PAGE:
Justice and the Rule of Law in Mexico with Kevin Sullivan and Mary Jordan of the Washington Post
On May 13, 2005, the Woodrow Wilson Center's Mexico Institute co-sponsored a seminar with The Washington Office on Latin America that featured the chiefs of The Washington Post's Mexico City Bureau, Kevin Sullivan and Mary Jordan, winners of the 2004 Pulitzer Prize for International Journalism.
As journalists in Mexico, both Kevin and Mary have witnessed Mexico's challenges in promoting respect for human rights, establishing the rule of law and modernizing the justice system. While writing their forthcoming book The Prison Angel: Mother Antonia's Journey from Beverly Hills to a Life of Service in a Mexican Jail, they gained even greater insight into Mexico's criminal justice system. Their book tells the story of Catholic nun Mary Clarke, who at the age of fifty traded her comfortable life in suburban Los Angeles for a cell in Tijuana's La Mesa prison, one of Mexico's most notorious. She has lived in La Mesa for nearly twenty-eight years, caring for the drug kingpins, petty thieves, prison guards, and others who live and work there. According to Sullivan, Mother Antonia has conversed with just about everyone who comes through the jail. Jordan noted that as many as 90% of those in jail are victims of the drug cartel; poor people who did not know they were carrying drugs until they were caught. Even those aware of their actions, Jordan noted, come from small towns with no laws, no policemen, no judges and no institutions, so people have little choice but to cooperate with drug cartels passing through on their land. Jordan observed that only over time can change take place in small towns. However, Sullivan also noted that there is an economic interest among powerful sectors in keeping the system "dirty."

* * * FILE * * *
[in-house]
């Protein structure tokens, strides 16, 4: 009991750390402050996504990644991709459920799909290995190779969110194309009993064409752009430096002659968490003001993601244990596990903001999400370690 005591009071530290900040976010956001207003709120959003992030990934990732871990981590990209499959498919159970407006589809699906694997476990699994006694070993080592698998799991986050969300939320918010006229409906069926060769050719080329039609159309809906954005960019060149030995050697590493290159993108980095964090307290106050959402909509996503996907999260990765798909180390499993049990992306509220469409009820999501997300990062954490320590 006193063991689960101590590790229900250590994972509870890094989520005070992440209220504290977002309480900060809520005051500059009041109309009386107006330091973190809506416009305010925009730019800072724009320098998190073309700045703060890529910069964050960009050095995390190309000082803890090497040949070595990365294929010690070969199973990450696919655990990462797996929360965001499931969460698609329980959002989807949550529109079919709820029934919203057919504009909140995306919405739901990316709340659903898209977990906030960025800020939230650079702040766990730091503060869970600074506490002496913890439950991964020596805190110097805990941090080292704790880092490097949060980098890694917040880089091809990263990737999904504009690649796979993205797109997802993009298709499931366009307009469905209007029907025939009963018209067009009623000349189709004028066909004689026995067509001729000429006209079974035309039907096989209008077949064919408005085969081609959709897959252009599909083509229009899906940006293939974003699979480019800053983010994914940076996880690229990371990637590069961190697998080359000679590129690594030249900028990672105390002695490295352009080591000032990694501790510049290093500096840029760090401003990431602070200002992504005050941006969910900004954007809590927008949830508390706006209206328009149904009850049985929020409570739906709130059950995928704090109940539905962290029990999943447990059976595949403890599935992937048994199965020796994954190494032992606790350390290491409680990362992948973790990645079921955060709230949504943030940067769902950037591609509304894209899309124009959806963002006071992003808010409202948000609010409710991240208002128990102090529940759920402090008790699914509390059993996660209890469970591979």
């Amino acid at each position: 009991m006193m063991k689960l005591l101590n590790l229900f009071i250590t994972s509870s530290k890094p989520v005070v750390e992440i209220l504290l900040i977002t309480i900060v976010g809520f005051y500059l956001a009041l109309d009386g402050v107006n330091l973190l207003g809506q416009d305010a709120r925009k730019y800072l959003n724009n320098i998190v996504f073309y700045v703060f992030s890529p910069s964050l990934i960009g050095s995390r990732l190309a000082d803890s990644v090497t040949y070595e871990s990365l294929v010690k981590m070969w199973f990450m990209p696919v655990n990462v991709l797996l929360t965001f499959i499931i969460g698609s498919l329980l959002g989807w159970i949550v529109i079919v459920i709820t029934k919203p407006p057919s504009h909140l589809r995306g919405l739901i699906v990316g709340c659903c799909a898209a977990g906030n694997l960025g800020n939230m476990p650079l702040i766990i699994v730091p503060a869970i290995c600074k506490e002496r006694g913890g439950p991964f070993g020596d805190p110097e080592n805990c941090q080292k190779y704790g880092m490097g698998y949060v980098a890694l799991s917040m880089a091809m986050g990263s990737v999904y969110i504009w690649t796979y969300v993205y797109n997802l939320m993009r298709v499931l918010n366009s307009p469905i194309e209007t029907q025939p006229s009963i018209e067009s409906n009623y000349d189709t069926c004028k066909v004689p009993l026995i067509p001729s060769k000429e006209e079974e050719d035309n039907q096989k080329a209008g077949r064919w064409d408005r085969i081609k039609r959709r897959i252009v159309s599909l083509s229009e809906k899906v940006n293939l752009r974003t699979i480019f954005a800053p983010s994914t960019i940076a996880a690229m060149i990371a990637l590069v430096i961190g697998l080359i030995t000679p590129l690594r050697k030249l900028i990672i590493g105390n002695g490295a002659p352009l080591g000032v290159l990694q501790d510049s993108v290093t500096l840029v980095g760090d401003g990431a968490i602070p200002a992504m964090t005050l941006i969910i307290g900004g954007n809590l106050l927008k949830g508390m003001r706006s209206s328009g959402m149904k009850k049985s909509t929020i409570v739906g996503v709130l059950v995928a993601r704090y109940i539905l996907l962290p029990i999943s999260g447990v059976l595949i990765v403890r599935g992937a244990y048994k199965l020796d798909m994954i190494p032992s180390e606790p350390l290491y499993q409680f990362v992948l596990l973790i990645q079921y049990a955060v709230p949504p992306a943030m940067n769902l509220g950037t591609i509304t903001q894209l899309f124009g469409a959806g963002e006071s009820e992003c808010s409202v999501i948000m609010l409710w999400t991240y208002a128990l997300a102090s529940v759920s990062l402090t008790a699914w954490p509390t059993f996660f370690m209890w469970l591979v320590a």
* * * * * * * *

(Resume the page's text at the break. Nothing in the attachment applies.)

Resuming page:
Sullivan and Jordan highlighted some tangible indicators that Mexico is moving in the right direction with regards to the justice system despite some detours along the way. There is a new generation of judges on the benches that they hope will improve the judicial system. The power that governors used to have over local authorities is becoming diluted to the benefit of local leaders. At the local level, judges in some states are moving from written to oral trials. Although not all involved in the criminal justice system are well qualified, Mexico continues to invest in human capital to create a better future. The advancement of the free press and the creation of a more active civil society are also helping ensure greater transparency in the justice system.